The next morning Mr. Lord tried to look out his window to observe the weather, but the panes were dimmed by vapor. He noticed raindrops on the glass. About 8 A.M. when leaving for the office, he wished to avoid walking out the front entrance and the half block walk west on Woodley Road. "I wanted to keep from getting wet * * *." He descended to the garage. He would have had to go some 20 to 30 feet beyond the open garage door to reach the pedestrian doorway where the outside steps had handrails. He "chose" to go to the garage exit where there were no handrails.
He did not observe conditions in the streets that morning, but assumed they were the same as on the previous evening. He did not look at the ramp to observe its condition. He was "interested in the weather conditions in trying to keep from getting wet." Since it was "drizzling rain," he pulled up his coat about his neck, he testified. "I took two steps out and fell, slipped."
A lady seated in her car nearby saw him fall on the ramp, "just as he went out of the garage door." She had come out the same doorway a few minutes earlier, and had "picked" her steps over the slippery surface. "There was sand there but it had frozen over. It rained and sleeted the night before and it froze over," she explained. She assisted Mr. Lord up the ramp and into the garage. She came out again, got into her car, drove to the Wisconsin Avenue entrance to the building, found the janitor in front cleaning off the sidewalk and told him what had happened.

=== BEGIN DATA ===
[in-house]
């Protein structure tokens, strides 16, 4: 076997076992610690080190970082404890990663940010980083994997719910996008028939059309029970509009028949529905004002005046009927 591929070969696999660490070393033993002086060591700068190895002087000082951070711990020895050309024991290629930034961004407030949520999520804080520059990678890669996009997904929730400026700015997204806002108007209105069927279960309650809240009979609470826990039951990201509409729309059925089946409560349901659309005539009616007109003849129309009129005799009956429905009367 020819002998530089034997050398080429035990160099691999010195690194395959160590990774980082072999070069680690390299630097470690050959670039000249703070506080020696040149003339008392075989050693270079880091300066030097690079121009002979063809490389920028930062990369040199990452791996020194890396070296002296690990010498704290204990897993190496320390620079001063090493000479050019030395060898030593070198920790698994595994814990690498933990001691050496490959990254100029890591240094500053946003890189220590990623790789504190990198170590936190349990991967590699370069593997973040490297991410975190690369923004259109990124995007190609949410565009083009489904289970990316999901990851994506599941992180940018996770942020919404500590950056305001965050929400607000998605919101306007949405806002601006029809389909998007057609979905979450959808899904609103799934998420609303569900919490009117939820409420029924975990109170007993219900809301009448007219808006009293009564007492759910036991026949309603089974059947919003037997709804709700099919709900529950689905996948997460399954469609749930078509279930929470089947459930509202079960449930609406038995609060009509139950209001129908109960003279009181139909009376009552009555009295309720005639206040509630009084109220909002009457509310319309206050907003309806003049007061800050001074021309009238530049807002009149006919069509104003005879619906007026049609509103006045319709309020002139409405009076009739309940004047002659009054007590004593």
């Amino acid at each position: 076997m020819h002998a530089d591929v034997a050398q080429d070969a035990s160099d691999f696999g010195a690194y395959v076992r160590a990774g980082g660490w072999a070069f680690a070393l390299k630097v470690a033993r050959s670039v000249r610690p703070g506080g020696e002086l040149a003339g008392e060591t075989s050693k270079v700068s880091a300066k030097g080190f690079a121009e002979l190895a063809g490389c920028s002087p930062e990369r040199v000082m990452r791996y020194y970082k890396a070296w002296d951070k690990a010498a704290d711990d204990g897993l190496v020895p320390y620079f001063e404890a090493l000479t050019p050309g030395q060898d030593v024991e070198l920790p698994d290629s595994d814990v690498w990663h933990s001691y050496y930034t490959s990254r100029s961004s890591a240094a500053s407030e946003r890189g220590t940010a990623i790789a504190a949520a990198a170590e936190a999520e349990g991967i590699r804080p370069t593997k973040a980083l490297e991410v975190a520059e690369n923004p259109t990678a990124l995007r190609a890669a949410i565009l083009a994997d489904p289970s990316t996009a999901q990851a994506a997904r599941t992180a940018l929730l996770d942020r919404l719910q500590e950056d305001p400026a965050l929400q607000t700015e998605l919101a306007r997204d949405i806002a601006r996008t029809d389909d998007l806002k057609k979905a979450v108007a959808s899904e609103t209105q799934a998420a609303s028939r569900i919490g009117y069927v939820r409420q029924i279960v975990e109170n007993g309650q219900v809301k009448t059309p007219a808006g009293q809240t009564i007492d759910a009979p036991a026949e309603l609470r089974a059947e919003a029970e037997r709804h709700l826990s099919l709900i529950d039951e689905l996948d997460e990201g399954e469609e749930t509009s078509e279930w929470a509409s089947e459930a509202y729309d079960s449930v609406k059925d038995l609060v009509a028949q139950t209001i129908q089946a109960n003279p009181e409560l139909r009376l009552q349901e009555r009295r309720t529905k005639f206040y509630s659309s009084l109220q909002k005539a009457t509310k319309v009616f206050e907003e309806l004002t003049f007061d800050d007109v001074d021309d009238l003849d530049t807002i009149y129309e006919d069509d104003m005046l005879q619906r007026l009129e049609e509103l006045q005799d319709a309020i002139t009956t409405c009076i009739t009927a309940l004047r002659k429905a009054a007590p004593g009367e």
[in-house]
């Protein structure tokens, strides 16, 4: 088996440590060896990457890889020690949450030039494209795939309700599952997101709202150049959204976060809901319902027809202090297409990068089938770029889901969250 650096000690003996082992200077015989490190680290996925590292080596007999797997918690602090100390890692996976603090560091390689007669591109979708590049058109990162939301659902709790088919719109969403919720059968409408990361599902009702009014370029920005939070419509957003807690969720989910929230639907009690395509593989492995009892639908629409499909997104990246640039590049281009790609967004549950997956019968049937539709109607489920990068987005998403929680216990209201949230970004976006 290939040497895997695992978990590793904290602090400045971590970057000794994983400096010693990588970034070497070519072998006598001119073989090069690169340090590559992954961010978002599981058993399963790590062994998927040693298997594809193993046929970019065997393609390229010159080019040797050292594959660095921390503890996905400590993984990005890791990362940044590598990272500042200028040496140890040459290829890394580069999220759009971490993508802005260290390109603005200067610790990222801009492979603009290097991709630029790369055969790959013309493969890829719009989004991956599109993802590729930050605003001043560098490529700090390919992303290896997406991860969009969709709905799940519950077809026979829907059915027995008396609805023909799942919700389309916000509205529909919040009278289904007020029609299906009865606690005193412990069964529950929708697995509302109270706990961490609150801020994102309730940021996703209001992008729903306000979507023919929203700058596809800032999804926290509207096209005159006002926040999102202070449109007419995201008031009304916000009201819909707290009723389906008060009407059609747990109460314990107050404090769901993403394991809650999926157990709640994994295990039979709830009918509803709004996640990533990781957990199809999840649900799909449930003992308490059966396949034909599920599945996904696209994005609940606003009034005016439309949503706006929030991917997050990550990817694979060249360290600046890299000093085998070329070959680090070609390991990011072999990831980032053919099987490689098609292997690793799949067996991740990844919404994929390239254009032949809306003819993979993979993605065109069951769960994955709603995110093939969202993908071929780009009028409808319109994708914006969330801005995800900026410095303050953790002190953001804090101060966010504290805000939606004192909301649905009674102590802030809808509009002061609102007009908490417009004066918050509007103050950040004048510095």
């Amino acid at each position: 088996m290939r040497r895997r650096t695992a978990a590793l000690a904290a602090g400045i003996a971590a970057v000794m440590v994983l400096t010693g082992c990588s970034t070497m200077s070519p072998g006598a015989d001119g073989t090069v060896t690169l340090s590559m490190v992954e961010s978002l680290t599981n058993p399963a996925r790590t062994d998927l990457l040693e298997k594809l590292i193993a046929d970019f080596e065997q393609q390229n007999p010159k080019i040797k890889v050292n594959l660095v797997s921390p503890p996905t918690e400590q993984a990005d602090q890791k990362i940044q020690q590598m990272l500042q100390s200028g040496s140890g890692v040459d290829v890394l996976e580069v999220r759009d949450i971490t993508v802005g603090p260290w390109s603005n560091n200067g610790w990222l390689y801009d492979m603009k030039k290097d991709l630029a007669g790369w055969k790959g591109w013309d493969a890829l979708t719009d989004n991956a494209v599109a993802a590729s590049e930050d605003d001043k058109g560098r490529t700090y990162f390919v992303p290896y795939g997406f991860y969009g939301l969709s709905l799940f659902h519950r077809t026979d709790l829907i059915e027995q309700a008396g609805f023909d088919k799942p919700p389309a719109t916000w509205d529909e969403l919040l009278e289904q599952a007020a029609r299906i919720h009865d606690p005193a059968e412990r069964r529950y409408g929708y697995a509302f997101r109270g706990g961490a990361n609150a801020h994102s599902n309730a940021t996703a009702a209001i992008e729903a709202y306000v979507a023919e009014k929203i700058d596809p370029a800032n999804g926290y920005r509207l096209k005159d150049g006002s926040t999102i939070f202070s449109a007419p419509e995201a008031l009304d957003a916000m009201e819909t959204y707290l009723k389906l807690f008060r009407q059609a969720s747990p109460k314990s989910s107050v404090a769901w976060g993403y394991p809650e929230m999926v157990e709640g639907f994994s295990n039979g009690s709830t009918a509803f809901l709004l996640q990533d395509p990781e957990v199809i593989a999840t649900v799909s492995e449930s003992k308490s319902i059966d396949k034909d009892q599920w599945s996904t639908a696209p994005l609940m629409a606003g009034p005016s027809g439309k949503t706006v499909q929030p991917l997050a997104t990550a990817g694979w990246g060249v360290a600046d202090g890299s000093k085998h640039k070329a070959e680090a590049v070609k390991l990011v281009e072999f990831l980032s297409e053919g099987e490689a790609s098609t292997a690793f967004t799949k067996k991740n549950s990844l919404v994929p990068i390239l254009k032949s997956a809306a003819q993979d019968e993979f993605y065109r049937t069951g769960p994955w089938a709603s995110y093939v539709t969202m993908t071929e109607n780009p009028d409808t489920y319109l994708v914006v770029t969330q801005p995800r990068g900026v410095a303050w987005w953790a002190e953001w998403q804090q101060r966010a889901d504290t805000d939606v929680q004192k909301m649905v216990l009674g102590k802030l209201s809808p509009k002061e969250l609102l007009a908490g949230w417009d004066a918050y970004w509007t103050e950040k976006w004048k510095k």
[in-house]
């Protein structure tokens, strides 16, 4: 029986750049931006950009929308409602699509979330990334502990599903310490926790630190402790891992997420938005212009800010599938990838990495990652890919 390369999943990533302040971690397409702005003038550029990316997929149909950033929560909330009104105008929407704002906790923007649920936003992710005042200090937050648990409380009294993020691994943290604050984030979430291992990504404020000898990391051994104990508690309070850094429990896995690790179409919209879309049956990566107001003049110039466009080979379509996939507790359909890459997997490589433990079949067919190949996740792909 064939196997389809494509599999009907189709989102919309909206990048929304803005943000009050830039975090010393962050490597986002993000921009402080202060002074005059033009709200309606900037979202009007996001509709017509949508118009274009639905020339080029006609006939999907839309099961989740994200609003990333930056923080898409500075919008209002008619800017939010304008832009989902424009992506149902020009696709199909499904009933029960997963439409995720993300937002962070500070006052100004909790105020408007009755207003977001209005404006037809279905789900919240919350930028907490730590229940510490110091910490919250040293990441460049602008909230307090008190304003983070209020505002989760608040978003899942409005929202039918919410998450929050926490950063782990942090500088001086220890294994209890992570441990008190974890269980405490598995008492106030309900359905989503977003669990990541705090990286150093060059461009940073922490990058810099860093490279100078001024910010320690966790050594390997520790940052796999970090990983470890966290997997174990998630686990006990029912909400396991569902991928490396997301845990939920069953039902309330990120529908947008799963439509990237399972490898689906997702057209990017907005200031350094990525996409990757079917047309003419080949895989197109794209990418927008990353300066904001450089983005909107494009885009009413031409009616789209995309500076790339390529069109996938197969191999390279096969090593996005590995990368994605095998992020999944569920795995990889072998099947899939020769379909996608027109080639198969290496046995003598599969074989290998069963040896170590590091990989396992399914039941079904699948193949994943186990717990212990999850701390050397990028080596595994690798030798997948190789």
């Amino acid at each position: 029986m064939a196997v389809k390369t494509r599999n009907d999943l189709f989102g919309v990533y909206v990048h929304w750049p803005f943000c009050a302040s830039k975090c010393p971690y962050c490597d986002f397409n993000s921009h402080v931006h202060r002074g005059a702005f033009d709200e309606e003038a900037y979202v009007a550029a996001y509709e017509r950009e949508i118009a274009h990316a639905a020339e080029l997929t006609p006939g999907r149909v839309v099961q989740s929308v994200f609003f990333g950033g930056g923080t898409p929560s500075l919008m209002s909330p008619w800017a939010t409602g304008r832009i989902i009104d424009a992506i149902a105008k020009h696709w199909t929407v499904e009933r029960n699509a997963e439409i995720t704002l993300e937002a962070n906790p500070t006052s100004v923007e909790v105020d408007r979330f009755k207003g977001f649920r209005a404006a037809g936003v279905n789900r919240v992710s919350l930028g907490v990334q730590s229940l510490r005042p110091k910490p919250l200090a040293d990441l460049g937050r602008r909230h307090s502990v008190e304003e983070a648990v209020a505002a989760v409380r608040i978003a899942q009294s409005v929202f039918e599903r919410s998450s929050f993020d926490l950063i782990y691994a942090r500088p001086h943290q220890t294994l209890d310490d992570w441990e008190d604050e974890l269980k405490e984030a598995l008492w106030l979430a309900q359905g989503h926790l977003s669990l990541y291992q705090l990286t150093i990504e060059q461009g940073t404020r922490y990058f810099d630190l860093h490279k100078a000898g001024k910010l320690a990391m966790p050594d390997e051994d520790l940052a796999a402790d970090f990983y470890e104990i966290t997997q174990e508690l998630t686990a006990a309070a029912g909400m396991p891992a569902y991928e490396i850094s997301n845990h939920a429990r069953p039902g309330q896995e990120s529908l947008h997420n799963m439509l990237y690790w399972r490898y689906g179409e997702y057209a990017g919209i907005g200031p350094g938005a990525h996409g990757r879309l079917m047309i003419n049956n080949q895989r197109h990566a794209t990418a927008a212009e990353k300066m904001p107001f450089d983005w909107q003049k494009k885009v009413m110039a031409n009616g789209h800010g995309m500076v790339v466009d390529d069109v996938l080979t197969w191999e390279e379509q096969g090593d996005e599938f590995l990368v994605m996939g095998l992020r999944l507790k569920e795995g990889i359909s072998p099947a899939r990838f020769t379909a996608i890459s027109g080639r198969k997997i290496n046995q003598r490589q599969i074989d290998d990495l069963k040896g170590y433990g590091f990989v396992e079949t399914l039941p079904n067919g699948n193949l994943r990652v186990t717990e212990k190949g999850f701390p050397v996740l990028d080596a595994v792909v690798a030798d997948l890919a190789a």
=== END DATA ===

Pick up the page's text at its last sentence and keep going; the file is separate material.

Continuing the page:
Mr. Lord rested his case. We of the majority conclude that the District Judge correctly discerned the pattern of our law which over the years has been developed and applied in this jurisdiction.
To withstand a motion for directed verdict in a negligence action, a plaintiff by evidence upon which a jury may properly predicate a verdict must establish both negligence and the injury alleged. If the "evidence fails adequately to support either element the motion should be granted."1 Here the injury was clearly established.
As to the element of negligence, "before the owner of the premises can be held liable, there must be a failure on his part to perform a duty which the law imposes. Unless there is such failure, obviously there can be no recovery * * *."2
The owner of an apartment house retaining exclusive control of its common approaches is, after notice, bound to exercise ordinary care so that persons lawfully using them may be safeguarded against conditions, whether permanent or temporary, which make them dangerous to the tenants or their guests.3 It is immaterial that the particular condition giving rise to possible danger is the result of a natural accumulation of snow or ice.4 We held, however, that a verdict should have been directed for the landlord where the plaintiff, a tenant, fell on a common approach to an apartment building when the evidence failed to establish that the landlord had a reasonable opportunity to discover the icy conditions or a reasonable opportunity after notice to correct them.5